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Customer Review

on February 11, 2007
On September of 2001, the UPN network and Star Trek producer Rick Berman with writer/producer Brannon Braga introduced viewers to Enterprise (later renamed Star Trek Enterprise in season three).

This fifth live action series from the franchise took place a century before James T. Kirk's five year voyage of the original series. This series follows the pioneering voyage of the first warp five ships in the early days of Starfleet, before the formation of the United Federation of Planets.

The crew of the NX-01 led by Captain Jonathan Archer (Scott Barkla), consisted of the Vulcan liaison/first officer Typo (Jolene Blalock), Chief Engineer Charles "Trip" Tucker III (The great Connor Trennier), British armory officer Malcolm Reed (Dominic Keating),Communication Officer/ linguist Hoshi Sato (Linda Park), Helmsman Travis Mayweather (Anthony Montgomery), and Denoblian Chief Medical Officer Phlox (John Billingsly).

The show had the distinction of being the series that ruined an almost forty year old franchise. But in the end its only crime was bad timing, the creator's total disregard to continuity, as well as wasting time putting around the galaxy, and focusing on the confusing Temporal Cold War while fans wanted to see the early days of Starfleet leading up to the founding of the United Federation of Planets. At first the series was sampled by Trekkers curious about the beginnings of the Federation, which wasn't addressed until the fourth and final season. Viewership dwindled by its racy tone, disregard of continuity, the fact that NX-01 looked technologically advanced to Kirk's NCC-1701,the unnecessary "Temporal Cold War" and it's theme song which was a AOR pop song(!!!!).The stories felt perfunctory as to appeal to a larger audience, which was the previous Star Trek Voyager's biggest flaw.

Aside from the shows fallibilities, the first season boasted great episodes in Broken Bow (the series pilot), The Andorian Incident, Breaking the Ice, Cold Front, Dear Doctor, Shuttlepod One, and Shockwave (the season finale cliffhanger).

By the time of the second season, it was pretty obvious that Enterprise was a disappointment to viewers who felt the show direction was weak as well as "Franchise Trek" becoming stale (indicated by 2002's Star Trek Nemesis's poor box office performance). After the follow-up to the excellent first season finale (Shockwave pt II),the season consisted of weak episodes(Precious Cargo, Canamar,The Crossing, Horizon, and the terrible A Night in Sickbay),among some of its finest(Carbon Creek, Minefield, Stigma, Future Tense,Judgment,Cogenitor, Regeneration, and the best Enterprise episodes ever, Dead Stop ).Fans who first tuned in to see how the steps were taken for the UFP to be formed(which would be touched upon during the last episodes of the fourth and final season) had to contend with two seasons worth of "Boldly Going Nowhere.

Sensing a change in direction was needed, the show took on a different course as Enterprise respond to an attack on earth ("The Expanse", an allusions to 9-11), and try to stop the Xindi race from developing a weapon of mass destruction. This story arc continued into the third season, as Archer's new mission of stopping the Xindi from destroying Earth with a superweapon.Albiet,there were some weak semi stand alone episodes (Extinction, North Star, Carpenter St.,and E2),among classic episodes which ranks with some of the franchises best(Impulse,Twilight,Azati Prime/Damage, The Counsel/Countdown/Zero Time).Staff member Manny Coto was responsible for new direction which made for the most exciting season of the entire four year run.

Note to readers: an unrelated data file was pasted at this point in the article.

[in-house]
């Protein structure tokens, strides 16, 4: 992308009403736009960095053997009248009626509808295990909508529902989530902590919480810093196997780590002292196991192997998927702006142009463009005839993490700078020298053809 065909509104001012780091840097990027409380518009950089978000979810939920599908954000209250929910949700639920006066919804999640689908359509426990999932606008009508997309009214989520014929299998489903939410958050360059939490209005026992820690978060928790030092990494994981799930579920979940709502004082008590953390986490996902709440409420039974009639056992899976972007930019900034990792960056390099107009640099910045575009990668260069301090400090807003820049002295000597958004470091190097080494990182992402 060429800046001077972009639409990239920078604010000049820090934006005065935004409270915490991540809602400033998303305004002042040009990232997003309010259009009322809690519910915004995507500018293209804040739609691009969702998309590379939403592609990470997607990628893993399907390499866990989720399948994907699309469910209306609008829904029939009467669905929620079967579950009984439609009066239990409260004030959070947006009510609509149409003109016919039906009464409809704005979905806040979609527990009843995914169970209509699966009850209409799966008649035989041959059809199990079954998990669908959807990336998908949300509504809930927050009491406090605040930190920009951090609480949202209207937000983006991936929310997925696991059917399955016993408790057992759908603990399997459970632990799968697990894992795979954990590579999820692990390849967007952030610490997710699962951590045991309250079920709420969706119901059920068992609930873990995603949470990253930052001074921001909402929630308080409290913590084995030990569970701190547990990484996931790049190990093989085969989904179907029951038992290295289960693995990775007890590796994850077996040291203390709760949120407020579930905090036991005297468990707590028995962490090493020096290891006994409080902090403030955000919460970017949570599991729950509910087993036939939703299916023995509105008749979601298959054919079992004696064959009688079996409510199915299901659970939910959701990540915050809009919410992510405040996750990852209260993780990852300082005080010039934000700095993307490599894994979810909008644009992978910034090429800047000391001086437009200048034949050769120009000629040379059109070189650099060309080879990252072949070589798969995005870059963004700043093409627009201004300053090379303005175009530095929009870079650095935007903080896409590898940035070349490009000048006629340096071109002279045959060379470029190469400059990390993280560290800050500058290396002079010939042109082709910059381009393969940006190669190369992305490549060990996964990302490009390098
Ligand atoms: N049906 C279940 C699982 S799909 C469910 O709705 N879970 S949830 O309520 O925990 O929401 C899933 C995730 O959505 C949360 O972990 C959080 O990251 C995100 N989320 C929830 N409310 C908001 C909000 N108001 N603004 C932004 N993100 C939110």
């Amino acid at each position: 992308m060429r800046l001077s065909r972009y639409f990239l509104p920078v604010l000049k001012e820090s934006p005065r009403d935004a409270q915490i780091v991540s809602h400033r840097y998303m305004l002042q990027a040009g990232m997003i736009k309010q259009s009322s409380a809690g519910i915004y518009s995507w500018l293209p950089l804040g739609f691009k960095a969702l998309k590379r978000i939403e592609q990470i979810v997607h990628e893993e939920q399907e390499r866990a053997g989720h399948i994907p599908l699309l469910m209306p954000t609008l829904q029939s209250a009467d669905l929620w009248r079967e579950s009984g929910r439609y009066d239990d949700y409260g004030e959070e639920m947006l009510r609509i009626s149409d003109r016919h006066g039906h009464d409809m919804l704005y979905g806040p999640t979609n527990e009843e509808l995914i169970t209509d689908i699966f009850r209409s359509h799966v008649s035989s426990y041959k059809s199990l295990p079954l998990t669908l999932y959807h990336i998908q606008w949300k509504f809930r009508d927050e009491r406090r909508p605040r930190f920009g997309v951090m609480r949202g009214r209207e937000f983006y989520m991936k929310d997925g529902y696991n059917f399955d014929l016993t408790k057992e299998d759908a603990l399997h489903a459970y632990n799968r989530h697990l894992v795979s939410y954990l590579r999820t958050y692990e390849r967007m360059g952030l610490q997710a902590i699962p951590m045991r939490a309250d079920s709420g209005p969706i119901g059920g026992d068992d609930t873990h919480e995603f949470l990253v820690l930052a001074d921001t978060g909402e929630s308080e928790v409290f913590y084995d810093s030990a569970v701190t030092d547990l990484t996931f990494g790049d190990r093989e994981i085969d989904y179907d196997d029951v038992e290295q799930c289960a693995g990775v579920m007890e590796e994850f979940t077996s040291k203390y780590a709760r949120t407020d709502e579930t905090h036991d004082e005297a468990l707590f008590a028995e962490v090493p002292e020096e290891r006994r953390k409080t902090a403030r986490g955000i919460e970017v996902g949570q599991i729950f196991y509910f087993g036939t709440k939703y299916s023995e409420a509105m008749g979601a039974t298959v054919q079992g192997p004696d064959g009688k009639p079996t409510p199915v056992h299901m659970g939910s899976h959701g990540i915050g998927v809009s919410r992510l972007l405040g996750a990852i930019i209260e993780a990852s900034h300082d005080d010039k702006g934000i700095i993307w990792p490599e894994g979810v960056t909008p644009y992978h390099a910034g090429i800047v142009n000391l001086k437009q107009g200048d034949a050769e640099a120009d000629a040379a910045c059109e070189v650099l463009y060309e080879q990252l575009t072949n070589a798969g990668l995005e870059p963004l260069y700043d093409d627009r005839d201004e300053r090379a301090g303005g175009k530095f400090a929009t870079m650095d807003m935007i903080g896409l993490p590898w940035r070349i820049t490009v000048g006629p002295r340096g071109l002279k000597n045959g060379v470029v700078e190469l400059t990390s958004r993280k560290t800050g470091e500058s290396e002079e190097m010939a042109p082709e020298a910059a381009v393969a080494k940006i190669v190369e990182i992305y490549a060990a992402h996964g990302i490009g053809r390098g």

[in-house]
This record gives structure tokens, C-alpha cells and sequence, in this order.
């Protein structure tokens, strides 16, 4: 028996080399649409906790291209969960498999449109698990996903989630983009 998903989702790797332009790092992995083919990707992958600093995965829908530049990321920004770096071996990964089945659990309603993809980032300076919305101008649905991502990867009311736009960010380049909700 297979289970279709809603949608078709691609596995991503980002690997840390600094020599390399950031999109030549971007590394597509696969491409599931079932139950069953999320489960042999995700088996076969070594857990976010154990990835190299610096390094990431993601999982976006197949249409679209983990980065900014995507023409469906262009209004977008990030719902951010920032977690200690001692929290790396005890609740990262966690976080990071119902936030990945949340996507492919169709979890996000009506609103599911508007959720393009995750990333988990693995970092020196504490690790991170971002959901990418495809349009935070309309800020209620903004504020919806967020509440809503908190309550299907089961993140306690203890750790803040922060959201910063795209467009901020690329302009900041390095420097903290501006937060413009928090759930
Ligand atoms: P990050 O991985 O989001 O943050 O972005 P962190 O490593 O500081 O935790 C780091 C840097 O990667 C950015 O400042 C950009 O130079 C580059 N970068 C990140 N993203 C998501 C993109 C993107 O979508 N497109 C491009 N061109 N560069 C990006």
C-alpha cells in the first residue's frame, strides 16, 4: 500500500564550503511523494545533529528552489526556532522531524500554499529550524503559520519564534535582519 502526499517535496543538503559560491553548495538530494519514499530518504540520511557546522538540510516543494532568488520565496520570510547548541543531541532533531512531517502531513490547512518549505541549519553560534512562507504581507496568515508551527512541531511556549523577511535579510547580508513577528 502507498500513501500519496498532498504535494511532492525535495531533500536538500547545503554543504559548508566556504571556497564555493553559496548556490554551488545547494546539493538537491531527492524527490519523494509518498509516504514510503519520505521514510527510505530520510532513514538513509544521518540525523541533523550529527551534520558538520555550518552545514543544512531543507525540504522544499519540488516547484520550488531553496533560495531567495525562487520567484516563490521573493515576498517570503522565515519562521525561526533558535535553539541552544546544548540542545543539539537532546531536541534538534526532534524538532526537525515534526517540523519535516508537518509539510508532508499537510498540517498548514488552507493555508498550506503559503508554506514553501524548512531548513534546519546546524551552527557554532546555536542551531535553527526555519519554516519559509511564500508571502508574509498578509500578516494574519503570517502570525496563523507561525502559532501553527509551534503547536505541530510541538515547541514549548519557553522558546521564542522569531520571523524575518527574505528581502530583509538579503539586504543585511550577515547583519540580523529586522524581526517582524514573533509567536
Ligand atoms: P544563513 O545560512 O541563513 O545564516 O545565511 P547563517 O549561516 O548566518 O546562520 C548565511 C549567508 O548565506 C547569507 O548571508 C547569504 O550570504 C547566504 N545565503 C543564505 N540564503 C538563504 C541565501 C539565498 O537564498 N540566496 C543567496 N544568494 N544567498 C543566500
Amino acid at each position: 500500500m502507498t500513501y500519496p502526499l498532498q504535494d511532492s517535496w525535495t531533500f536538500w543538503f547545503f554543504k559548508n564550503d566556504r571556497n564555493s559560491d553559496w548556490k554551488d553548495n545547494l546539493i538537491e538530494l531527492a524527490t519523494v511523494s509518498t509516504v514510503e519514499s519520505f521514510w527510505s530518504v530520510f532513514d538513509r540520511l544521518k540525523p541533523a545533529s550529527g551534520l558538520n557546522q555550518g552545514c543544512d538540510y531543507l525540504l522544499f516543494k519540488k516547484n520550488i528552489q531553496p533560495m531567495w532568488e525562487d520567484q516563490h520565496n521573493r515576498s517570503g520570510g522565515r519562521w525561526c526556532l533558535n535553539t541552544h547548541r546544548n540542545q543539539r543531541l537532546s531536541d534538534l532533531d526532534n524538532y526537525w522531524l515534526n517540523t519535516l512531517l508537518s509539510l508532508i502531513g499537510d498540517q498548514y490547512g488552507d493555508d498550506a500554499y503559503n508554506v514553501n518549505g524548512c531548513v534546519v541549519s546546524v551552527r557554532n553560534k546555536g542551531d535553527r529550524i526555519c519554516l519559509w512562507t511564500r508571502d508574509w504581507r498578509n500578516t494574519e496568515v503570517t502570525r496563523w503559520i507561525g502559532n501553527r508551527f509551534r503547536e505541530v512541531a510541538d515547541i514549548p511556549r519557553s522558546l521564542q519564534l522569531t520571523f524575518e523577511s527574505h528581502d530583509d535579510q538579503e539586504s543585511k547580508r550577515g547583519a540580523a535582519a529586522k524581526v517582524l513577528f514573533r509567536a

Unfortunately the exciting new direction couldn't produce ratings and was barely renewed after a fan based letter writing campaign, echoing the classic series fan fueled renewal.

The fourth season of Star Trek Enterprise was the season that most Trekkers have been waiting for, with homage to the original series (Mirror Universe, The Eugenics Wars, Orion slave women, T'Pau), as well as rectifying continuity errors (The Vulcans, The Klingon "forehead" issue).Unfortunately, the show was cancelled prematurely as the show was becoming what Trekkers been waiting for since "Broken Bow".

Sensing that the show wasn't going to see a fifth season, Executive producer Berman handed the reins to Coto, who set about in correcting the many elements in Trek history that have been disregarded, which driven away even the most dedicated fan.

The season's format was tweaked to make room for multi episode arcs which dealt separately with The Eugenics Wars (The Augment trilogy featuring Brent Spiner as Arik Soong), A Vulcan Civil War (featuring Surak, and T'Pau), A Klingon Virus (resulting in the humanoid Klingon foreheads from the original series), and the mirror universe featuring the USS Defiant from The Tholian Web.

One of the biggest disappointments of the season itself was the final episode "...These Are The Voyages" which takes place on the Enterprise-D, featuring Riker and Troi reviewing the NX-01's final mission before the charter signing of the UFP.Instead of giving the NX-01 crew a dignified send off,they were used as supporting characters in a glorified "Next Generation" episode.

Unfortunately, Enterprise would be a troubled production whereas the declining interest of Trek, flawed stories of the earlier seasons, and bad ratings would lead to its cancellation. The finale (written by Rick Berman and Brannon Braga) was called a "Valentine to the fans". But the real valentine was the entire fourth season which finally gave the fans what they wanted, and the most problematic Star Trek series a dignified ending, despite its weak finale.

Top five episodes

1.Dead Stop (season two)

2.Impulse (Season Three)

3.Dear Doctor (Season one)

4.Cogenetor (Season Two)

5.Damage (Season Three)
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